21 Feb 2008 8:00 am   //   Filed under: Brooklyn, New York is different

Please don’t talk to me about real estate

I moved to Brooklyn in 2002 with a vague idea that rent would be expensive. Understatement. I’ve made it work. But given how quickly prices have climbed, I doubt I’d be able to make a go of it today. In fact, I can’t even move to a comparable apartment in my neighborhood right now without realistically expecting my rent to double. Any young, aspiring creative person who does a little research first will be discouraged from moving to New York. It shouldn’t be so.

That’s why a certain group of us cheer every time the stock market drops. Let Wall Street hurt for a few years (they’ll get through it somehow) and let rents take a dive with it. With less money to invest, one hopes, fewer people will be buying apartments as investments — the ones that sit empty except for occasional weekend use. That will mean a greater supply for people who actually need housing for its own sake.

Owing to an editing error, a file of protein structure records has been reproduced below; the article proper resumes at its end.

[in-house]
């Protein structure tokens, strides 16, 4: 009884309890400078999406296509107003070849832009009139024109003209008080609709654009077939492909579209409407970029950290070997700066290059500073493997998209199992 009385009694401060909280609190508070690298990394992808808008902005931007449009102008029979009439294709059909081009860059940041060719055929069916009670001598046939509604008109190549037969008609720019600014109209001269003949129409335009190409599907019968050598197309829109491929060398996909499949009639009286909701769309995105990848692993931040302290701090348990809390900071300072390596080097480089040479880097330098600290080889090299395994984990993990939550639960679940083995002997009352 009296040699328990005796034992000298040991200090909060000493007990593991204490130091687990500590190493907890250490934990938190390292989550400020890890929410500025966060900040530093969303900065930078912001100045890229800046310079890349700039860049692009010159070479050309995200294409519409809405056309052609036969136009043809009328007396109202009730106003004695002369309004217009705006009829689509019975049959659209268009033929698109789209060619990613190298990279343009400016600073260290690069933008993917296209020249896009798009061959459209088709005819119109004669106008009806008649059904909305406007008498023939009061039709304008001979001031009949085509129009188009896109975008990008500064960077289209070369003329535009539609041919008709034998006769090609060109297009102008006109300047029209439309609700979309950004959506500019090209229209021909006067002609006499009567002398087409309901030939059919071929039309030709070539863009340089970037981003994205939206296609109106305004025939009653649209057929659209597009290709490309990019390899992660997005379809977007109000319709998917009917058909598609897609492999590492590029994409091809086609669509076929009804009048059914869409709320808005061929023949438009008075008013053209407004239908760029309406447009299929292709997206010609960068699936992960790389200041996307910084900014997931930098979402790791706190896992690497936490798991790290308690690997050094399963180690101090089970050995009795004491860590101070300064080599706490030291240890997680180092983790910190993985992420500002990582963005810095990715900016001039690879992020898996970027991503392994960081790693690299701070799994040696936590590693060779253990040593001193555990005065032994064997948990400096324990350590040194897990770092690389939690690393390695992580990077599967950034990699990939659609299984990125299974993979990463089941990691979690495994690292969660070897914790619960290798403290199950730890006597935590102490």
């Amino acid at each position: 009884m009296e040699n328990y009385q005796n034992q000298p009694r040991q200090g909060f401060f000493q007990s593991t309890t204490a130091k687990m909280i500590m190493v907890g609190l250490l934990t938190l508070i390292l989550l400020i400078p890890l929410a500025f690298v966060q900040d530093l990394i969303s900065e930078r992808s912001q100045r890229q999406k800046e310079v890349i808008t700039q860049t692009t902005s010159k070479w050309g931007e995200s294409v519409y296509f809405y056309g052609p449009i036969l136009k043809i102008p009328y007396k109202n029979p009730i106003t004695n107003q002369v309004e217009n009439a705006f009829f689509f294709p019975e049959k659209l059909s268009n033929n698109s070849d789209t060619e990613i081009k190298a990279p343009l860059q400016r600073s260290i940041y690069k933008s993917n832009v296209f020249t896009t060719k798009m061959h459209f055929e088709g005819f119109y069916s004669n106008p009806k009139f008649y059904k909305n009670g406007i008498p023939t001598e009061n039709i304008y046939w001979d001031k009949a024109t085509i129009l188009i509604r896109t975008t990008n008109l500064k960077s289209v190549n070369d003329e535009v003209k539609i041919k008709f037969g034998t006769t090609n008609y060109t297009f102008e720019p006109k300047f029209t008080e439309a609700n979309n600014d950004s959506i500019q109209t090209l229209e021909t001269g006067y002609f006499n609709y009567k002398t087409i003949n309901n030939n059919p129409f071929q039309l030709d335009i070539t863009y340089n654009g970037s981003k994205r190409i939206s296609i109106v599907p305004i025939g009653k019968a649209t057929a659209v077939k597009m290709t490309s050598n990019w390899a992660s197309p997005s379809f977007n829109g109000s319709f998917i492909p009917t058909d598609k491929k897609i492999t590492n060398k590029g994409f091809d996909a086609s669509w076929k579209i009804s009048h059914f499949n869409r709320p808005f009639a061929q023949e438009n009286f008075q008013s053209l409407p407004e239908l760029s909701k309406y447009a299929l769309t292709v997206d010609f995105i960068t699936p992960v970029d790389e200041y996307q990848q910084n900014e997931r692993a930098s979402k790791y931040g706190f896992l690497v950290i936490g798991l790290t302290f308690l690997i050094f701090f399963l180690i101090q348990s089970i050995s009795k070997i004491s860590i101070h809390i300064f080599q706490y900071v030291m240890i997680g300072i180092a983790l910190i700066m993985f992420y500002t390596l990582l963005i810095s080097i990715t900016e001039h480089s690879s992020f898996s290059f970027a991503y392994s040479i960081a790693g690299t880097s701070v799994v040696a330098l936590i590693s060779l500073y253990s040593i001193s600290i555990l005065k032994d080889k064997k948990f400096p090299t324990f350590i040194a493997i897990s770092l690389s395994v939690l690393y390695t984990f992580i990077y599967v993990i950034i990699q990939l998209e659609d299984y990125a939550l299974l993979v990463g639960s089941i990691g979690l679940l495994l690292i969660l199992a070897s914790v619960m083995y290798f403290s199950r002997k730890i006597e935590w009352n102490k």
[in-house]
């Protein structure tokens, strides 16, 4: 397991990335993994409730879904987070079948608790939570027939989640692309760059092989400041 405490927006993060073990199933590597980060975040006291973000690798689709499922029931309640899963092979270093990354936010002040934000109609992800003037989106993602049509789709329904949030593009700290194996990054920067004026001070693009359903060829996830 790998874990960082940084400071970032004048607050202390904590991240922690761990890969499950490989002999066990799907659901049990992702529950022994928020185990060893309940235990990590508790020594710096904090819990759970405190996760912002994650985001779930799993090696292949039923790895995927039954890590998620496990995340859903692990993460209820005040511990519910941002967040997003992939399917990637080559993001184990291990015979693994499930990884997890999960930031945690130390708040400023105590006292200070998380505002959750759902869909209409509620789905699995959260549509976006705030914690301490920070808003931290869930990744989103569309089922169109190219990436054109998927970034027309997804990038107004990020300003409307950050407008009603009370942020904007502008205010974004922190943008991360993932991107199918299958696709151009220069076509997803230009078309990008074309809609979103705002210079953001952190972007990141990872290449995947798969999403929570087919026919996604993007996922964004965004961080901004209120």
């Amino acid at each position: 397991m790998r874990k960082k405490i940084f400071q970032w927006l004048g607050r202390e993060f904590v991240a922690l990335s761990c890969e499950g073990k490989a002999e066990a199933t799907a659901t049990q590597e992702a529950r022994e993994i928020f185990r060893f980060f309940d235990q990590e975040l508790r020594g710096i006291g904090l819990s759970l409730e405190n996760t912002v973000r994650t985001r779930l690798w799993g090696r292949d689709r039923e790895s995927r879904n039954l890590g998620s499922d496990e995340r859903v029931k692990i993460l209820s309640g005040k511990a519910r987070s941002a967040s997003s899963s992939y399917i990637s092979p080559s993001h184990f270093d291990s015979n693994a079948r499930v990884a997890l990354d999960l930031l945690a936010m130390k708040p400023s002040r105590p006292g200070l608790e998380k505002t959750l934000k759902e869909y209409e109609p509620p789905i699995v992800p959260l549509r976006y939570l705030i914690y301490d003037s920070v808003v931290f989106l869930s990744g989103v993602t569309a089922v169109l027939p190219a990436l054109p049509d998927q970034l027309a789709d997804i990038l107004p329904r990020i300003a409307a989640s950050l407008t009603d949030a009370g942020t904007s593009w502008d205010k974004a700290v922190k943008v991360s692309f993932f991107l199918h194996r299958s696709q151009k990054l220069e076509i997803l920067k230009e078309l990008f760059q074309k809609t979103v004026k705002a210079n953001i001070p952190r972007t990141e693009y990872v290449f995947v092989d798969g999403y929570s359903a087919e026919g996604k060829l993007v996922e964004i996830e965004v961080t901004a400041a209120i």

A friend and I recently pondered a more aggressive, direct-action strategy. Historically, rents fall in New York as crime increases, for obvious reasons. Thing is, we’re not ones to root for more crime. That got us thinking: Crime doesn’t actually have to rise. People just need to be convinced that crime is rising. Our strategy is to call in a bunch of fake crime reports to precints in select neighborhoods, just to throw off the stats and create the impression that New York is dangerous again. To make this plan work would require a well-organized team of very convincing liars, but the payoff would be so worth it.